Published on December 7th, 2013 | by Shrink That Footprint


7 Greenest Vehicles On Earth

December 7th, 2013 by  

Originally published on Shrink That Footprint.

greenest vehicles on earth

According to Wikipedia, a ‘vehicle’ is a:

mobile machine that transports passengers or cargo. Most often vehicles are manufactured, such as bicycles, cars, trucks, buses, motorcycles, trains, ships, boats and aircraft.

But somehow, a ‘green vehicle’ is a:

road motor vehicle that produces less harmful impacts to the environment than comparable conventional internal combustion engine vehicles running on gasoline or diesel.

Don’t get me wrong, I LOVE Wikipedia, but I do find it a little ironic that ‘green vehicles’ are pigeon-holed as cars. Because on a full lifecycle emissions basis, cars really aren’t that green compared to other options.

Here’s my take on the world’s seven greenest vehicles.

7: The Nissan Leaf

I thought I’d be charitable and include a car. After all, a huge chunk of global passenger kilometers are from automobiles, so better cars are hugely important for the future. I’ve plumped for the Nissan Leaf as it is the leading all-electric car in Japan, the US, UK, Norway…. Using low-carbon electricity, electric car emissions are down around 50 g CO2e/pkm (passenger kilometre), almost all of which comes from vehicle manufacturing.

The nissan leaf

6: The Intercity Coach

It may surprise you, but the typical Stagecoach or Greyhound diesel bus can often have lower emissions per passenger kilometer than the best electric car. That’s because intercity buses travel at efficient speeds on highways, have decent occupancy, and have tiny manufacturing emissions, as they are spread over so many passengers. I’ve seen a bunch of studies ranging from 35-85 g CO2e/pkm.

The Intercity Coach

5: The School Bus

This one is probably even more surprising, but school buses typically have quite low emissions. Not because they are über efficient, or because they do smooth highway miles, but simply because they have such high occupancy. Emissions per passenger kilometer are typically in the 20-50 g CO2e/pkm range.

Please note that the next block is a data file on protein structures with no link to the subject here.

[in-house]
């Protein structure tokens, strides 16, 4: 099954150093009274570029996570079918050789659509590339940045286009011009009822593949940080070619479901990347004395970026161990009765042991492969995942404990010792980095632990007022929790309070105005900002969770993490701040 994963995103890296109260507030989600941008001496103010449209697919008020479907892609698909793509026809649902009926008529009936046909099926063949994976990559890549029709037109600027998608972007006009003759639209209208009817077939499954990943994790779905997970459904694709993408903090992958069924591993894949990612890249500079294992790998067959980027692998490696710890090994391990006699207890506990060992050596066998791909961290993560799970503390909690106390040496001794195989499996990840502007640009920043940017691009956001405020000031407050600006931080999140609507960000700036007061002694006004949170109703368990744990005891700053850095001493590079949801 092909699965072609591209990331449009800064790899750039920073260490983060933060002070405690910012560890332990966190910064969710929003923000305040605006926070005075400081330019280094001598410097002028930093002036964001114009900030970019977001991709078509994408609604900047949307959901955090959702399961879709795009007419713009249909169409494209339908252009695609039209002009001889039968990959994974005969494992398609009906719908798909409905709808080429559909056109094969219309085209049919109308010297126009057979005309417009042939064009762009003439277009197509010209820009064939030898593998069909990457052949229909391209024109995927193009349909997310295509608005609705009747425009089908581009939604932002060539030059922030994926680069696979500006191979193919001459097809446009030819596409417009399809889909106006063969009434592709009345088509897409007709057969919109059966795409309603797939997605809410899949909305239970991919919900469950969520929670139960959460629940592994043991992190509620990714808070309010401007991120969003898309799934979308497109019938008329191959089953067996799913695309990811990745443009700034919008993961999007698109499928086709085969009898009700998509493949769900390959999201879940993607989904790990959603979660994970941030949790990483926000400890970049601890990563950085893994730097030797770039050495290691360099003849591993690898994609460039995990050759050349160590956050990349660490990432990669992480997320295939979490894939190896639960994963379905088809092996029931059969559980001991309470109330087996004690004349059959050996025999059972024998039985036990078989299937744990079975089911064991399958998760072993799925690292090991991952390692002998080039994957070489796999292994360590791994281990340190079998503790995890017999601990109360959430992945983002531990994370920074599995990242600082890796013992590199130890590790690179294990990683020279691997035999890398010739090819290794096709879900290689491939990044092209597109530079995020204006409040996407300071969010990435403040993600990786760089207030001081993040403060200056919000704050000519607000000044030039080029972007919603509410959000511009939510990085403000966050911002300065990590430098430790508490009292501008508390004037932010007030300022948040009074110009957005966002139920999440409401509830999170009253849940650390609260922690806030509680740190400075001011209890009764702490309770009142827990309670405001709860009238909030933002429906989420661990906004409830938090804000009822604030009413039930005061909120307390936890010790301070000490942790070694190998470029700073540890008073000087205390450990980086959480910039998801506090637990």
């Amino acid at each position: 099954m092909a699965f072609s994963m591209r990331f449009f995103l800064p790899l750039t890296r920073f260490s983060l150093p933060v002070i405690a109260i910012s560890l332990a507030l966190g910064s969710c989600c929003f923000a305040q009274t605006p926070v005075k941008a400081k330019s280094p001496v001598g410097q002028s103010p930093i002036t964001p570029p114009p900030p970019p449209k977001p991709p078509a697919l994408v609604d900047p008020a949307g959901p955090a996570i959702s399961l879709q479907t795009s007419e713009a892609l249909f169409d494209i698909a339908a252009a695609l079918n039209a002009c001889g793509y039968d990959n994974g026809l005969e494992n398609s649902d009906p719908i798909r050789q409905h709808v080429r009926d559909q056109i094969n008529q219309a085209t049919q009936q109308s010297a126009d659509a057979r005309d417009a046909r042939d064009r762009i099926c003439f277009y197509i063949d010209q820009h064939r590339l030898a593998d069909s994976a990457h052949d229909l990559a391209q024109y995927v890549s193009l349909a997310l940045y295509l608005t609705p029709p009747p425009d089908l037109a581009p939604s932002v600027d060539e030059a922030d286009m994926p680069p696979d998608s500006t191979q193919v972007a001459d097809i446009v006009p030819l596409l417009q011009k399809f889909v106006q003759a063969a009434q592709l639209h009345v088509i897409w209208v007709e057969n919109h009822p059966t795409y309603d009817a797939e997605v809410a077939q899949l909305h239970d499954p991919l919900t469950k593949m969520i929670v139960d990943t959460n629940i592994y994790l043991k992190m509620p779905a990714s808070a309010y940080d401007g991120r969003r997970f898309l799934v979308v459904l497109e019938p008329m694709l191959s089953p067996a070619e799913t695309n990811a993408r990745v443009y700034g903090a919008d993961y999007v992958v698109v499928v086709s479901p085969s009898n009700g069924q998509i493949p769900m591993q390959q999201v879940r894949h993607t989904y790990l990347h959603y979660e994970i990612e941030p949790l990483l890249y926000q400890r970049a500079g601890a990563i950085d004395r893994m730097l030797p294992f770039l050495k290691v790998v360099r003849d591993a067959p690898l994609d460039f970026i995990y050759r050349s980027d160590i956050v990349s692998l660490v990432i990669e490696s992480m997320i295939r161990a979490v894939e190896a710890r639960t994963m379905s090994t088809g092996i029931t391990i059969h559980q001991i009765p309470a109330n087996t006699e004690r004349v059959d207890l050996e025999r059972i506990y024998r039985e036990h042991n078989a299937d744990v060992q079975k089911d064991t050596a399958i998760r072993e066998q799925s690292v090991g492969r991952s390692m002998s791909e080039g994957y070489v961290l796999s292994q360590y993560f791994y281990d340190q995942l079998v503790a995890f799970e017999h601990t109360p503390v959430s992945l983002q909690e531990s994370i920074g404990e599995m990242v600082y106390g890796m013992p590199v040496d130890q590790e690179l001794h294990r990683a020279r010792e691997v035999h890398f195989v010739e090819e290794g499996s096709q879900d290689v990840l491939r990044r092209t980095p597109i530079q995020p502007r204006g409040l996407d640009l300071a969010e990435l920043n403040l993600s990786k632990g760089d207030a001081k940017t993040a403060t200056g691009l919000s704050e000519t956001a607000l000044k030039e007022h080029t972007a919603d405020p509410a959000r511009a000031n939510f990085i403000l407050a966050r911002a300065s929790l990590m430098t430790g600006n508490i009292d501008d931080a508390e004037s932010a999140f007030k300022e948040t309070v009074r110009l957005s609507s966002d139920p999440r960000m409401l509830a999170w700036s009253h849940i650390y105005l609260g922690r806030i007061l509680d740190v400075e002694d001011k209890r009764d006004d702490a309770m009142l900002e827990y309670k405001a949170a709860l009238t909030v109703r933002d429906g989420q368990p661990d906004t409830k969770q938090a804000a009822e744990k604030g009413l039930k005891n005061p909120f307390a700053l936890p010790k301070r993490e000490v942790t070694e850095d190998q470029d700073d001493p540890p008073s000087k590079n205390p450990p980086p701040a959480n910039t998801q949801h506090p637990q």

The School Bus

4: High Speed Rail

High-speed rail can be very low carbon, particularly with the right juice. We’ve taken the Eurostar and TGV from London down to the Pyrenees a couple of times with emissions about a tenth of what a flight would have been. The largely nuclear electricity in France means emissions of 17 g CO2e/pkm on their high-speed network. Typically, emissions are from 10-60 g CO2e/pkm depending on fuel source.

High Speed Rail

3: Light Urban Rail

Any form of electric train can provide very low carbon miles if it has the right juice. Busy trams, metro, or light-rail systems can also have low emissions. The example below is from Bergen in Norway, where hydro power is dominant. Lifecycle emissions can range from 10-50 g CO2e/pkm depending on fuel source, efficiency, and occupancy.

Light urban rail

2: The Electric Bike

Guess how many electric bikes there are in China today? 200 million!! That number floored me when I first saw it. Almost 30 million e-bikes will be sold in China this year alone. That is about half the number of passenger cars globally. In coal-reliant China, an electric bike has average lifecycle emissions of 22 g CO2e/pkm. Depending on fuel mix, they are typically in the range of 5-30 g CO2e/pkm.